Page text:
Another thing though Alex, the reason I believe this set up works so exceptionally well for EllenN, is because her home is spotless. She has a beautiful gleaming bathroom, everything shines everywhere with a magazine ready kitchen, despite two dogs. Sharing a bathroom that is as clean as EllenN’s would be fine by anyone I’m sure. But if you didn’t have such great standards, the happiness may vary.


#5

Hi Sandy,

You are just the sweetest. I sure appreciate the compliments. If you were here, I’d bake you some muffins to say thank you.

I have to admit that the full length mirrors and hair dryers were suggestions from guests. In Los Angeles the climate is pretty dry so most of us don’t use hair dryers. Once the second Asian guest asked for a hair dryer, we bought one (inexpensive at Target). Regarding the full length mirror, a guest left in the private part of the review that if we added a full length mirror to the room guests could spend less time in the bathroom. Also, we bought an inexpensive plastic tray for the guests to use for their toiletries in the bathroom.

Alex, Sandy is absolutely correct that guests will be distressed if the bathroom and kitchen aren’t VERY clean. From Sandy’s posts, I can tell that she is by nature a very clean person. I used to not worry much about housecleaning. Due to Airbnb that’s changed 180 degrees.


#6

Thanks for the tips Ellen and Sandy, this is great stuff. Another wrinkle would be the fact that that my bedroom also has my closet. This may be trickier than anticipated.


#7

Yes, that’s a big problem, as guests need somewhere to store their clothes, and having someone else’s stuff in the bedroom you paid for is off putting. I stayed in a place like this once, and I really did not like it (although they were not there). It was clear the hosts just moved out while we booked, and we were sleeping in their bed, except they left clothes in the closet and dresser etc. I think having the displaced person actually there would be even more awkward.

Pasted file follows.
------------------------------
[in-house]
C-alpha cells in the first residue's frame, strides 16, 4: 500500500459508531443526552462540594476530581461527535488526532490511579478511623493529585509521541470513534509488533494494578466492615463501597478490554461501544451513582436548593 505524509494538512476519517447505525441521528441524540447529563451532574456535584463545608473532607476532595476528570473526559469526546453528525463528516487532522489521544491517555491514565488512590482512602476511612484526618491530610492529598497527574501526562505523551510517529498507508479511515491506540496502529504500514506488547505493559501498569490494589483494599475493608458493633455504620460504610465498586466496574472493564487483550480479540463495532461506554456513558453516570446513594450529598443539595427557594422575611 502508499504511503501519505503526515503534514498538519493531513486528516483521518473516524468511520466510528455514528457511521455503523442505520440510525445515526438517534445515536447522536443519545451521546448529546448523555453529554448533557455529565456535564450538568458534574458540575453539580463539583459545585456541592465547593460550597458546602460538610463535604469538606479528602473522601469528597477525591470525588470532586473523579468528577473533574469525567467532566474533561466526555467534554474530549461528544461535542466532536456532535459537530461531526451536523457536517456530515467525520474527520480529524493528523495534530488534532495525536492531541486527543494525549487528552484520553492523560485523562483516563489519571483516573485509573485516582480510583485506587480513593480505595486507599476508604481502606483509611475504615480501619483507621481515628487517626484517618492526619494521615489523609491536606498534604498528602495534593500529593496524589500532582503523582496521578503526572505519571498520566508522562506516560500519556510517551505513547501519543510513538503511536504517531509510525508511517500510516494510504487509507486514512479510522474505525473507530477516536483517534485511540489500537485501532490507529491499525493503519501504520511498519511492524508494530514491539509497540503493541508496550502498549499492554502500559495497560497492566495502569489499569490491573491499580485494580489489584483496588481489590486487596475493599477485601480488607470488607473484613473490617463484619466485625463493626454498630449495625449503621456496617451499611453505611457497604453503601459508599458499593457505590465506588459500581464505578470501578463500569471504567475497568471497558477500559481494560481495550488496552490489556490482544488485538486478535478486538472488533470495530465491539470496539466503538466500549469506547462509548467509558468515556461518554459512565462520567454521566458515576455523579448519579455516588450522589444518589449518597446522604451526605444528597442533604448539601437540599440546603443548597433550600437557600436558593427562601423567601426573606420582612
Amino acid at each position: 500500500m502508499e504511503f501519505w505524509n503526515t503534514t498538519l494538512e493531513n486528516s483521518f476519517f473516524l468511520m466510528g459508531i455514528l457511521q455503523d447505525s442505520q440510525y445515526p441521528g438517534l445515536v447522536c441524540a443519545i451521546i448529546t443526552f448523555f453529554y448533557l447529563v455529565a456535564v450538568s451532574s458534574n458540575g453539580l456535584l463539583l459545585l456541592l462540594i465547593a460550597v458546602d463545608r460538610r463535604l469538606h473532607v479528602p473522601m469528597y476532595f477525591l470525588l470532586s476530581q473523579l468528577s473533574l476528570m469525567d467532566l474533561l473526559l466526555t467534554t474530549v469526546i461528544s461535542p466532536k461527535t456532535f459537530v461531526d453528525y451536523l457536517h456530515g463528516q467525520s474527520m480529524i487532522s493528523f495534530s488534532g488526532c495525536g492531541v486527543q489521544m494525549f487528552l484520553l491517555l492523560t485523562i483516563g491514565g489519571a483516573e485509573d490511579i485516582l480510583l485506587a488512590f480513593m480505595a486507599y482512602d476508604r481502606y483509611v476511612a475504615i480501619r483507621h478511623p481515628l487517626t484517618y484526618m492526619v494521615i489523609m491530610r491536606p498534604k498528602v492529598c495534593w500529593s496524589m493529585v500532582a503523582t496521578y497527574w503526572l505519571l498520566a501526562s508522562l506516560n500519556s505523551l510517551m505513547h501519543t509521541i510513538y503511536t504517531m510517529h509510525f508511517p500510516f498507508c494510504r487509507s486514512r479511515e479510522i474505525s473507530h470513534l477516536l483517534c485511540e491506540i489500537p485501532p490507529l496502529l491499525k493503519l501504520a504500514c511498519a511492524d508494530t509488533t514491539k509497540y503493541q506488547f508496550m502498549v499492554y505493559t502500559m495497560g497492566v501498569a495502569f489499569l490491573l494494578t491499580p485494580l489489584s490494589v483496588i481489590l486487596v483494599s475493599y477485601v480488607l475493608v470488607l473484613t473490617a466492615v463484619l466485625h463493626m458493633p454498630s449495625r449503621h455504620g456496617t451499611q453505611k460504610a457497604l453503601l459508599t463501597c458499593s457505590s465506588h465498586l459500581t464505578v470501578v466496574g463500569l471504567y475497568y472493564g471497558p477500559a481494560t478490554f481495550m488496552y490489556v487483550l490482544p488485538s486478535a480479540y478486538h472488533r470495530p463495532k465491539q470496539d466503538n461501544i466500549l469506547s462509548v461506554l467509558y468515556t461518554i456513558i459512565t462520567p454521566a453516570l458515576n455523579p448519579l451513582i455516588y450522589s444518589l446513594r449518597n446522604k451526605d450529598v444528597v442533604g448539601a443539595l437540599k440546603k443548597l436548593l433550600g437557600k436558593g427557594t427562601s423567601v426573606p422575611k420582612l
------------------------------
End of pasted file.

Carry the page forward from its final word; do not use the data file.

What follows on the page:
Can I ask, do you actually own this apartment? If you do, why don’t you ask your room mate to move out and either move into his room, or use his for guests, if you think airbnb will be more profitable? And if you don’t, you should be aware it is totally illegal, and if you are caught (highly likely given the suitcases) you will be thrown out of this apartment for breaking your sublet clause. Not a great idea.


#8

Hi Alex,

You will need some place for your guests to store their clothes. Also, if you are located somewhere where people stay for work I have found that they need an iron and ironing board. I haven’t ironed in decades, but we had our iron and ironing board stashed in our garage so we put it in the guest room.